This pattern is especially important for form elements since it allows us to connect models and event handlers at the container level instead of having to pass them down through multiple levels.

For example, by creating generic wrapper components we can use the same set of components to create:

  • an image card
  • a card with a title and caption
  • a card with a title, caption, and icon
  • and many more combinations
<Card>  
  <Media [source]="'img/rotary-phone.png'"></Media>

  <Block paddingX="2" paddingY="2">

    <Heading size="2">
      Choosing the Right Antique Rotary Phone for You.
    </Heading>

    <Block>
      <Heading size="3" muted>21 hours ago</Heading>
      <Button style="clear" (handleClick)="addToCart($event)" >
        <Icon name="add-to-cart" />
      </Button>
    </Block>

  </Block>
</Card>  

For more on this subject see the post Flattening Deep Hierarchies of Components on the Rangle.io blog.

7. Don't Use Model-Driven Forms Straight Away

Template-driven forms require less boilerplate, setup, and mental overhead than model-driven forms. When we rely on templates, we don't need to configure a back-end model, but instead can simply compose the form in your template. Easy composition of these template-driven forms is facilitated by leveraging content projection so that form logic and state can be handled at the container level.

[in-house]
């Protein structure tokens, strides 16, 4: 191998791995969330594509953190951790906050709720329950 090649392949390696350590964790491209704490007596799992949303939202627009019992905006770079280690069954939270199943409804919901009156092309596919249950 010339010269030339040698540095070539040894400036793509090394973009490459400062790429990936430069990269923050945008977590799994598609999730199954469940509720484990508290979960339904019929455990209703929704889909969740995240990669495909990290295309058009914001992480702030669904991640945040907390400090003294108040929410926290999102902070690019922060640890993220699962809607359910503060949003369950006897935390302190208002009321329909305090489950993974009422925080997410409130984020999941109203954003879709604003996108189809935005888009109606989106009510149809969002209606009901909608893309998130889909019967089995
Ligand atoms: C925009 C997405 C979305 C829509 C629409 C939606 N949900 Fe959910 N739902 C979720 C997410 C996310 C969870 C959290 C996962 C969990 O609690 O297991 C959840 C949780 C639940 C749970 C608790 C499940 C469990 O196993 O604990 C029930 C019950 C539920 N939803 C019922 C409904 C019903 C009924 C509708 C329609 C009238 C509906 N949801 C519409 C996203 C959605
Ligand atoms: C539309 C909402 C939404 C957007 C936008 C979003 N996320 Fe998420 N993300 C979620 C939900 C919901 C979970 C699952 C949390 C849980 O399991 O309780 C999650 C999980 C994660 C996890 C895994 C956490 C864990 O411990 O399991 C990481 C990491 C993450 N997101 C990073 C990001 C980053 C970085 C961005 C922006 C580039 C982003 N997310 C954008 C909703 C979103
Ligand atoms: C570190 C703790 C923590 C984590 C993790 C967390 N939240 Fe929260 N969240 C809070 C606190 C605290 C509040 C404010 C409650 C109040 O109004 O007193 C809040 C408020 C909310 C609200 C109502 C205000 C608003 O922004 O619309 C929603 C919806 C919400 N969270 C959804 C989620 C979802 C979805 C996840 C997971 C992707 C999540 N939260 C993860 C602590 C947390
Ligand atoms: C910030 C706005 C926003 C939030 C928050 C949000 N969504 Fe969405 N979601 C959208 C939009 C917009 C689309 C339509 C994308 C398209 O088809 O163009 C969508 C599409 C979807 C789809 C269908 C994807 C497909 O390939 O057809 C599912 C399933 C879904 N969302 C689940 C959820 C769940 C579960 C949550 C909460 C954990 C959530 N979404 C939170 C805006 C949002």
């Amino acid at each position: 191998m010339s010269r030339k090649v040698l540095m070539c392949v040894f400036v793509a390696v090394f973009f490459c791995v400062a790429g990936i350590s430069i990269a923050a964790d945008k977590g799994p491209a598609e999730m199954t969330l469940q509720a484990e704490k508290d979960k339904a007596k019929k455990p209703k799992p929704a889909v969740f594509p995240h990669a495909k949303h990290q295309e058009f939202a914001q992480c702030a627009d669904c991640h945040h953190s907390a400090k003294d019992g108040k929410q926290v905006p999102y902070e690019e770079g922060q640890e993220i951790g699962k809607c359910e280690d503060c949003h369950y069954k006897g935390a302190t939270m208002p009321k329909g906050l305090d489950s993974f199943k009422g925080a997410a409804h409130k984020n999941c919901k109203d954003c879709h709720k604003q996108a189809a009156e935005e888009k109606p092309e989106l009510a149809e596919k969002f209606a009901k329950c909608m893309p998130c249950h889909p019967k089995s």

That said, model-driven forms are more appropriate for working with complex dynamically generated forms. When ngIf and ngFor aren't enough, or become unreadable and unmaintainable, we have probably entered territory where model-driven forms are a more appropriate solution.

8. Don't Use Redux Directly Inside Components

We can divide components into Presentational and Container Components. Presentational components are responsible for how things look: they receive data through @Input and handle events by invoking callbacks or by dispatching events through @Output. Container components are responsible for defining how things work, i.e., for fetching data and updating state.

When we are using Redux, every component should be of exactly one kind. Presentational components should be completely unaware that Redux is being used: as far as they're concerned, "data happens" and their job is to render it. Container components, on the other hand, should subscribe to data, passing relevant parts down to their children and mapping events to dispatch calls.